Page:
No matter what anyone else says, I’m the mom
Since my son was high functioning, I got lots of opinions about how “if I would just do (XYZ advice), he would be better behaved. I had to learn to block out what was not helpful and advocate for what we needed. I also learned some polite ways to tell people to back off. Try phrases like, “We have found this is what works best for us” or “I have to do what works best for my family.” Others would get the hint that I was not open for advice.
If you have a child who receives lots of services, you are also getting lots of advice and support from professionals. While this is often helpful, right now you might be feeling overwhelmed. It’s a lot to keep up with appointments, homeschool, and work from home. It’s ok to ask your providers to help you come up with a plan that will be less overwhelming. You might want to reduce the frequency or ask for more support depending on your family’s needs.
Never Let Anyone Judge You By Their Standards
If you’re reading your Facebook feed then you are probably convinced that all of your friends are using this time to bake bread with their kids and teach them Japanese. I know it’s easy to feel like everyone else suddenly figured out how to be Super Parents–but they didn’t!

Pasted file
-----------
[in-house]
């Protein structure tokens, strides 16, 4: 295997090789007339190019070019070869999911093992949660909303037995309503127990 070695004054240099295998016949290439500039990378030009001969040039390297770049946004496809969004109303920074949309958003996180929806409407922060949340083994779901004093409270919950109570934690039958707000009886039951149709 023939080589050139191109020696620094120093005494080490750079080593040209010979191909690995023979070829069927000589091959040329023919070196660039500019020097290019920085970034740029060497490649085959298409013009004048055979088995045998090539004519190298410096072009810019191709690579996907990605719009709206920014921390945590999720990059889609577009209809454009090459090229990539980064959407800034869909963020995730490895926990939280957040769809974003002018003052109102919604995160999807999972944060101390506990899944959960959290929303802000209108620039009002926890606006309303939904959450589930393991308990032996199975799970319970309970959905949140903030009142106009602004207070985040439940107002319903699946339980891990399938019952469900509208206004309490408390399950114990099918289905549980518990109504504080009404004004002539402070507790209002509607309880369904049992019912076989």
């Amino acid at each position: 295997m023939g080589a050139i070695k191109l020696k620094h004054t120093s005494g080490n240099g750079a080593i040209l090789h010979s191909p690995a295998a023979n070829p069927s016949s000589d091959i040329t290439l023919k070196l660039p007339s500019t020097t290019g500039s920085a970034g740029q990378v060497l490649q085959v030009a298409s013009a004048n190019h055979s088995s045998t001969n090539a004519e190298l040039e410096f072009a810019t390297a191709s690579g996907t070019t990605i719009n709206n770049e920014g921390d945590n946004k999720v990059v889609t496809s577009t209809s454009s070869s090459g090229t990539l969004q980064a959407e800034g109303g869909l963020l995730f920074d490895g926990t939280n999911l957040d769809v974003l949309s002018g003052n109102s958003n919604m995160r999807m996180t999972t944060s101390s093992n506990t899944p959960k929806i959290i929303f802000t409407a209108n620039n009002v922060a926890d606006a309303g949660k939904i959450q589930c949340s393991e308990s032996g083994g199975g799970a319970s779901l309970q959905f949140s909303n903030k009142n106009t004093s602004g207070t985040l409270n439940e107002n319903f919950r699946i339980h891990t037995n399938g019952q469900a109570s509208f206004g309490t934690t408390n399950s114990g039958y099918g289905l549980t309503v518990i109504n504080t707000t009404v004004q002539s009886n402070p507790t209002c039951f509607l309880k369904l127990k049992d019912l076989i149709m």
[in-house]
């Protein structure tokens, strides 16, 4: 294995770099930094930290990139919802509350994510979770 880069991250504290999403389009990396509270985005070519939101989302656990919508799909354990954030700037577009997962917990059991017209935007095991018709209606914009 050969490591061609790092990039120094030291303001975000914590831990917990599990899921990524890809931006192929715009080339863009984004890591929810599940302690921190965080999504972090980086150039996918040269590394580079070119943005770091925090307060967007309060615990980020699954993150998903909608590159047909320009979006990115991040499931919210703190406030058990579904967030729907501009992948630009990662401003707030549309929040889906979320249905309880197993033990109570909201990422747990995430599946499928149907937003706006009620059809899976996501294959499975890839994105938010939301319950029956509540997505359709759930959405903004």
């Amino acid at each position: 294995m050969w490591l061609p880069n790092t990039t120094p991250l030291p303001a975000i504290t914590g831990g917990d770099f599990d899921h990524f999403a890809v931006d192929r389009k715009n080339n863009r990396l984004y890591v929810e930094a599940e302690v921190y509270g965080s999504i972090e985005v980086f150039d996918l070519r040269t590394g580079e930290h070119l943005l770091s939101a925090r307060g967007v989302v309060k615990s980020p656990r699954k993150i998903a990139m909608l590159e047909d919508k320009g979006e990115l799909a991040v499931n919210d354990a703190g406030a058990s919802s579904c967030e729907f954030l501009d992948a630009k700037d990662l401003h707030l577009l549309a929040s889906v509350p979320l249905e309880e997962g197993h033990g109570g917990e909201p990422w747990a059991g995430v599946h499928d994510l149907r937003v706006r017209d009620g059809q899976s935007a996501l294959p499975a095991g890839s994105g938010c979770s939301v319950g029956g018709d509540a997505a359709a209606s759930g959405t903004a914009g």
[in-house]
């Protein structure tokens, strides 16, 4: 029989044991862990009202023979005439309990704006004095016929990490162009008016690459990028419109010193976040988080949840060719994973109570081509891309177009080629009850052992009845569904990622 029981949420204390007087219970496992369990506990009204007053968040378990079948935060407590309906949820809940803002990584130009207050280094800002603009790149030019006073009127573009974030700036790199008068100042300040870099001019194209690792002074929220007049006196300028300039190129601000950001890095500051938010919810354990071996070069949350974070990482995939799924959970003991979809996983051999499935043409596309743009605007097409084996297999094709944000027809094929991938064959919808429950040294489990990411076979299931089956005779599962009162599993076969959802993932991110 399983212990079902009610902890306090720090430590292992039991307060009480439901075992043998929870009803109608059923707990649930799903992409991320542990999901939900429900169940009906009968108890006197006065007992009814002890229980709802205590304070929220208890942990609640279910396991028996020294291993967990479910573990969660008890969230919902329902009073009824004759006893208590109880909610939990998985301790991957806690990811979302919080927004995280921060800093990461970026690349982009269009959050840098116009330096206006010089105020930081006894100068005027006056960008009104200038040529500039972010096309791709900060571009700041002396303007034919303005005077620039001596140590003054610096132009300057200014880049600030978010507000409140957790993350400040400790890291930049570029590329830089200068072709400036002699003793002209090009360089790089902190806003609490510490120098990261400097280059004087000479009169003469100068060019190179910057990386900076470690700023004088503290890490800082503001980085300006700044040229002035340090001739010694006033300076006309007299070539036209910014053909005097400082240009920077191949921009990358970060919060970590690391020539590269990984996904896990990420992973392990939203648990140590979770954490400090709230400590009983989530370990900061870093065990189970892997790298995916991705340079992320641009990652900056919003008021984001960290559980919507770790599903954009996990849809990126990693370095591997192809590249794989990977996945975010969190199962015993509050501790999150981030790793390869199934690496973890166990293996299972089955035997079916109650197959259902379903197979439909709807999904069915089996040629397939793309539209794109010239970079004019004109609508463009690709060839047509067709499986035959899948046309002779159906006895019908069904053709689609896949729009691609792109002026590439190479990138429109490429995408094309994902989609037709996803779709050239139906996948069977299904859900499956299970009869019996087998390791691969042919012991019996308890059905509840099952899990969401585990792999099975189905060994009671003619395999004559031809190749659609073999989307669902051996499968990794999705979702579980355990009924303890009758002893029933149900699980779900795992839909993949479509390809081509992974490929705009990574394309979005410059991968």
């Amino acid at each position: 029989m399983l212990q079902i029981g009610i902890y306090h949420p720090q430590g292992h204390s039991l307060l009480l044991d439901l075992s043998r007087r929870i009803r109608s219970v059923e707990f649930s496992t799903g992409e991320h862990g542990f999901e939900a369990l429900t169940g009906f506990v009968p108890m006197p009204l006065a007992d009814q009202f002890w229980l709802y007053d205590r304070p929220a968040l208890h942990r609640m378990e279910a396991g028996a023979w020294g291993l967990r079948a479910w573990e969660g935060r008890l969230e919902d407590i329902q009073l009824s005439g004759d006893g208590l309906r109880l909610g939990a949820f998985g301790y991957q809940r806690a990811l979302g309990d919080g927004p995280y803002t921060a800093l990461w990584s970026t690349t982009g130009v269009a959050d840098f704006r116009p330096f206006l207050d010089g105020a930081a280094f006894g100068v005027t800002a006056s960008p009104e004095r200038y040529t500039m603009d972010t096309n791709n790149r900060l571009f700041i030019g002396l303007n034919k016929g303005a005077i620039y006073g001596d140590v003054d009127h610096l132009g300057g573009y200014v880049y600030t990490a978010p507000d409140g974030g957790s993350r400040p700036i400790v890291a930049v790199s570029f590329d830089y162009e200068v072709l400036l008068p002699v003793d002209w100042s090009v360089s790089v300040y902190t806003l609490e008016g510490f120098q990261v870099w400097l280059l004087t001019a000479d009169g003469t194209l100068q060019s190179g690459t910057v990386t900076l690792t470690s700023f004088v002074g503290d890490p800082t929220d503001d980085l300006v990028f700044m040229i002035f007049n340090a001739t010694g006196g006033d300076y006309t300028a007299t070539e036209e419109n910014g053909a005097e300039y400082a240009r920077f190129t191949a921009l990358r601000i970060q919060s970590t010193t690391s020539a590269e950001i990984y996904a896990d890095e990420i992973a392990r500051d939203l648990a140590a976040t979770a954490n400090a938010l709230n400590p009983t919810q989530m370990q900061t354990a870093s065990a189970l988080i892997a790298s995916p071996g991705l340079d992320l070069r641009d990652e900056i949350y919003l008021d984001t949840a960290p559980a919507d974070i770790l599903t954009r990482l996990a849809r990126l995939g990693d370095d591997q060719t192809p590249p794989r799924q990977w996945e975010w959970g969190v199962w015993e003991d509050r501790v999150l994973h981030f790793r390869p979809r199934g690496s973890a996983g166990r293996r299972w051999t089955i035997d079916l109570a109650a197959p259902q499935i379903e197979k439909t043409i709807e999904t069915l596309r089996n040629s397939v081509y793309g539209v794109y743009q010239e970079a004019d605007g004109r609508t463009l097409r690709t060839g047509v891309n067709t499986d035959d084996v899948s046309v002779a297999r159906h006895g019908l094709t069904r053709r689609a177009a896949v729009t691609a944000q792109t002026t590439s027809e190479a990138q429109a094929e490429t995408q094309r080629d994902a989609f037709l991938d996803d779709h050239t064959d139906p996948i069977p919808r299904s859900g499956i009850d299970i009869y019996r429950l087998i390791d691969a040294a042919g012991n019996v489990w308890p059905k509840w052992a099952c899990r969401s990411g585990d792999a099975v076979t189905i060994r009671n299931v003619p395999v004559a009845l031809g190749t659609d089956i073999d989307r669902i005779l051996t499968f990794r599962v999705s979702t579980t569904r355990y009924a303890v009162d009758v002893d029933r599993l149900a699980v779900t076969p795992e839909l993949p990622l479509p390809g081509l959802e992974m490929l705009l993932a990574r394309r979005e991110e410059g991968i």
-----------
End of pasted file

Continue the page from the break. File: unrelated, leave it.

I hear many parents saying they feel guilty about the amount of screen time their kids are getting right now. For parents who are concerned about this, I came up with a few ideas that might help you feel better about screen time:
- Remind yourself and your kids that this is not forever. Once life gets back to a more normal rhythm you will decrease screen time again.
- Schedule screen time. This way even if it seems like a lot of screen time you still feel like you are making some rules about it.